On October 17, 1778, Matthew Nelson was born in Rockbridge County, Virginia. He was the son of John and Jane (Robinson) Nelson. During his early years, he attended school three months and then was taught by a maiden aunt. On August 20, 1803, Treasurer Nelson wed Martha Cannon. The couple eventually had seven children. Their names were Lawrence, Caroline, Sidney C., Eliza, Matthew, Jr., John D., and William Cannon Nelson.
During the early nineteenth century, Treasurer Nelson was involved in a variety of activities in Roane County. He worked as a carpenter by trade and in 1808 he opened a tavern in the community of Kingston in Roane County. He became one of the commissioners to superintend the building of the courthouse at Kingston in 1809. In addition to his prominent roles in the community, Treasurer Nelson was elected as a member of the state House of Representatives in 1813. He was part of the 10th General Assembly and represented Roane County from 1813 to 1814.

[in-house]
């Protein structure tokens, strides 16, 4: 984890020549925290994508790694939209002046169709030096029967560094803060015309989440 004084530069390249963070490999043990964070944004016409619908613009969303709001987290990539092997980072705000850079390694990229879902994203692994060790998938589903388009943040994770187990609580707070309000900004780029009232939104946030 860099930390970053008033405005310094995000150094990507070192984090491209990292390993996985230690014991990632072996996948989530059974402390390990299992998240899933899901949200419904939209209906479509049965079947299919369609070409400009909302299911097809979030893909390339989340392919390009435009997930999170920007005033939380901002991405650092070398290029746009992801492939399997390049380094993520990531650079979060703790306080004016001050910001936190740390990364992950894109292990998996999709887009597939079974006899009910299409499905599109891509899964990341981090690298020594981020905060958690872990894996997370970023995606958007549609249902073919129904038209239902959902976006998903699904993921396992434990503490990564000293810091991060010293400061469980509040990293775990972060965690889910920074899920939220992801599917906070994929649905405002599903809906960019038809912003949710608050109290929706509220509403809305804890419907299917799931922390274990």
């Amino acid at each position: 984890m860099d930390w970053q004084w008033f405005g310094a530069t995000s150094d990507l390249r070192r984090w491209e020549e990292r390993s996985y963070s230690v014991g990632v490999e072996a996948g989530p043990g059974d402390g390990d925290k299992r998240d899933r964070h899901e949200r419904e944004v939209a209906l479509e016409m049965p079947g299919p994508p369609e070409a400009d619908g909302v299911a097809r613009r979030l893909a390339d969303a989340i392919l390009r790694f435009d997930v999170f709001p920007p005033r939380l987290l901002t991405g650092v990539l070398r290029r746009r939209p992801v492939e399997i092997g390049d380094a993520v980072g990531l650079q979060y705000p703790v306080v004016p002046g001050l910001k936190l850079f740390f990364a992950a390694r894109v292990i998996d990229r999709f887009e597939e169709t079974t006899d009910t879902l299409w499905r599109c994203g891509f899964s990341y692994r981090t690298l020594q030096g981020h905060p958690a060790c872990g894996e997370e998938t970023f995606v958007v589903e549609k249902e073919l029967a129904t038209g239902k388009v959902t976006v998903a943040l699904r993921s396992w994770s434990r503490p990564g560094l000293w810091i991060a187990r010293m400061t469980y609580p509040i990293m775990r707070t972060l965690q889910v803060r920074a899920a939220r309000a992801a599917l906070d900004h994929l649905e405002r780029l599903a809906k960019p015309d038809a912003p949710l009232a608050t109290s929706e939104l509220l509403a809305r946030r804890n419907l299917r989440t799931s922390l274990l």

In 1815, Treasurer Nelson was appointed as the Treasurer of East Tennessee and served in that position from 1815 to 1827. During his tenure as East Tennessee Treasurer, he lived in Knoxville in Knox County. After his service as East Tennessee treasurer ended, he returned to his farm in Philadelphia in Roane County.
In 1843, Treasurer Nelson was appointed as the State Treasurer of Tennessee. He served as State Treasurer from 1843 to 1845. After serving as the State Treasurer, Treasurer Nelson returned to his home farm in Philadelphia, Tennessee in Roane County. On December 1, 1852, Treasurer Nelson died and was buried in the Presbyterian Cemetery in Roane County.
Reference: “Death of Matthew Nelson,” Republican Banner 24 December 1852; Robert M. McBride and Dan M. Robison, Biographical Directory of the Tennessee General Assembly, Vol. I (Nashville: Tennessee Historical Commission, 1975); Roane County History of Tennessee (Chicago and Nashville: The Goodspeed Publishing Company, 1887); Tennessee Blue Book, 1967-1968, p.283; “Election of Treasurer,” Republican Banner 22 November 1843.